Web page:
The coronavirus pandemic is taxing government services and infrastructure in numerous ways, and many of the resulting shortages are well-publicized in the media. Some of those needs are intuitive—increased hospital capacity, medical supplies, and hand sanitizer, for example. Others are more hidden, but just as critical—such as the need for additional, specialized janitorial services to clean public buses and buildings, or emergency repairs to sewer infrastructure related to the stresses caused by greater water use and the flushing of bleach and other chemicals down the drain. In the normal course, the government would conduct a competitive bidding process, often followed by a legislative-approval process, prior to entering into a contract for goods, services, or the design and construction of public facilities. The public-procurement process is often a lengthy one, and during a true public emergency such as the COVID-19 pandemic, time is the public’s most limited resource. Fortunately, most procurement regulations include exceptions to the competitive process for public emergencies, thereby permitting public agencies to enter into contracts with the private sector for the goods, services, and facilities it urgently requires, without the need to go through a lengthy procurement process. This will be the first of several blog posts dedicated to this topic, with a focus on the emergency-procurement procedures available to Miami-Dade County. For up-to-date information on Miami-Dade County’s response to coronavirus, including the Mayor’s declaration of a state of emergency, please refer to the County’s response website.
Effective as of January 1, 2020, the Florida state sales tax rate applicable to the lease of commercial real property has decreased from 5.7% to 5.5%. Therefore, the state will levy a 5.5% sales tax on all rent collected from commercial properties in Florida.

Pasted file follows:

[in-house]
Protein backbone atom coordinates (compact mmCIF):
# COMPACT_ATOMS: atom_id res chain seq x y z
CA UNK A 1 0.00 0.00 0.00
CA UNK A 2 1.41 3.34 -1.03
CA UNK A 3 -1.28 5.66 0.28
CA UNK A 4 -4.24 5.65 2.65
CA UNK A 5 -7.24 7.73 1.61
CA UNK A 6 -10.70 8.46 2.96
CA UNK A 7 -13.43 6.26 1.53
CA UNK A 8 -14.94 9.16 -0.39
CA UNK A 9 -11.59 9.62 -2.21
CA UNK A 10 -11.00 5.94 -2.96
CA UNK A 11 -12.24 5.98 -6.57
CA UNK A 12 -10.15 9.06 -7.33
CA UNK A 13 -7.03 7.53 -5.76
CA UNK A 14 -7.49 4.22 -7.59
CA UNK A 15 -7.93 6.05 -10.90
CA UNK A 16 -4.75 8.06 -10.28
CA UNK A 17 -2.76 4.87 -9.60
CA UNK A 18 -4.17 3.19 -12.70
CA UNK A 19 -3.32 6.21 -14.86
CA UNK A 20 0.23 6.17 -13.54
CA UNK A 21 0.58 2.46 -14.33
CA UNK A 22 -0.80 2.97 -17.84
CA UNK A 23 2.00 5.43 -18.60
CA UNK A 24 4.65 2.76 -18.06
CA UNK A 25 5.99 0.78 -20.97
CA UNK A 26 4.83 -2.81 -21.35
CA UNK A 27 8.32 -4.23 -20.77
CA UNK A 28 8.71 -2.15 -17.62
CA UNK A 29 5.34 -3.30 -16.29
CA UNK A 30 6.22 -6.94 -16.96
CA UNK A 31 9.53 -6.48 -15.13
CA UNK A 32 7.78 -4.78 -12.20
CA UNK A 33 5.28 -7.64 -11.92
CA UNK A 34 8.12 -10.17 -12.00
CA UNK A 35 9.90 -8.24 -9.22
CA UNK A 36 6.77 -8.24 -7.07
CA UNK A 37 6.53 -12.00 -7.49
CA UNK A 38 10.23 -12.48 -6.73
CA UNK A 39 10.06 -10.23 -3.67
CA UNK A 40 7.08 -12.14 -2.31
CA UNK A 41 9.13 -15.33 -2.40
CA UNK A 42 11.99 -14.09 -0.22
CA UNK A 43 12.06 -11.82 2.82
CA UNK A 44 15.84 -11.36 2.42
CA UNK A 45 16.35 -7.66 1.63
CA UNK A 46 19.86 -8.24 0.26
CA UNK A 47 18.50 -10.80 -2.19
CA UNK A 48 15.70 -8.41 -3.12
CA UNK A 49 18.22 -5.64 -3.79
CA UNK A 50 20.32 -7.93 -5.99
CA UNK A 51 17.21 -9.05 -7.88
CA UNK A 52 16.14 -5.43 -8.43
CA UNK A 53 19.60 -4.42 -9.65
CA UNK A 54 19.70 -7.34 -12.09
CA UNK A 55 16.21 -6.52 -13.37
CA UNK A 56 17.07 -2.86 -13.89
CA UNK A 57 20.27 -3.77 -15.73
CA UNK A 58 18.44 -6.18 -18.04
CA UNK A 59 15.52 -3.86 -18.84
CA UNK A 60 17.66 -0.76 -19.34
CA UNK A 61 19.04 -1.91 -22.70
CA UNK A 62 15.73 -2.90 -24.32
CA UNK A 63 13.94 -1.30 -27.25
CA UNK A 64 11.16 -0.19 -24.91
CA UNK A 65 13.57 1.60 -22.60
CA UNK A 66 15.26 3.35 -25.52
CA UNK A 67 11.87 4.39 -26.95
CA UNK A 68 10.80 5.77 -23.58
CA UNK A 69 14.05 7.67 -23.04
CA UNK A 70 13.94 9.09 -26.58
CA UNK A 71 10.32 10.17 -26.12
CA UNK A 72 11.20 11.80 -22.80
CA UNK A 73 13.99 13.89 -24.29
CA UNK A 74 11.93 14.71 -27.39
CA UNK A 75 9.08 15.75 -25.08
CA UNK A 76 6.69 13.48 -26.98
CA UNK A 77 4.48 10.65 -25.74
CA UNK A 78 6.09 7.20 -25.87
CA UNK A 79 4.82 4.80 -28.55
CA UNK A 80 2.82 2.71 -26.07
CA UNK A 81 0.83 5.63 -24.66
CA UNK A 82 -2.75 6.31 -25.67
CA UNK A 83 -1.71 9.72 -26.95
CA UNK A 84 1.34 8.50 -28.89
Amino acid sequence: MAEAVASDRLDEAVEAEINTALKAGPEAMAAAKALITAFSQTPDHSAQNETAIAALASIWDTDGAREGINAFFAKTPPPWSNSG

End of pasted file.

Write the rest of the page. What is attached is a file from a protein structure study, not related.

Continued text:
This new state sales tax rate, however, does not impact county surtax rates. Because individual counties may impose a discretionary sales surtax, the surtax rate of the county where the rental property is located must be factored in when calculating the total sales tax rate. For example, in Miami-Dade County the surtax rate is 1%. Therefore, the combined sales tax rate on rent collected from commercial properties in Miami-Dade County is 6.5% (5.5% state sales tax + 1% Miami-Dade County surtax).
- For the Florida statute on the state sales tax rate applicable to the lease of commercial real property, please see Florida Statute Section 212.031.
- For a list of county surtax rates in Florida for Calendar Year 2020, please see the Discretionary Sales Surtax Information (Form DR-15DSS).
- For an overview of Florida Sales Tax and County Discretionary Sales Surtax, please see the Florida Department of Revenue webpage.
In recent years, online platforms like Airbnb and HomeAway have made it easier for property owners to enter into the short-term rental market, which allows property owners to generate supplemental income and defray the cost of maintaining their real estate. The emergence of this “industry,” however, has faced resistance from neighboring property owners and local governments over concerns that transient occupancy negatively impacts property values, as well as general concerns for the health, safety, and welfare of the community.
In response to these concerns, the City of Miami Beach (in the exercise of its police power) enacted two ordinances that, “for all practical purposes, banned short-term rentals on Miami Beach” for single-family homes. Both ordinances prohibited the rental of properties for terms of six (6) months or less, with limited exceptions not pertinent to the issues at hand. As a penalty, if a property owner rented for a period of less than six (6) months and one (1) day in violation of the ordinances, then that property owner would be subject to escalating fines of $20,000.00 for the first offense, $40,000.00 for the second, $60,000.00 for the third, $80,000.00 for the fourth, and $100,000.00 for all offenses thereafter.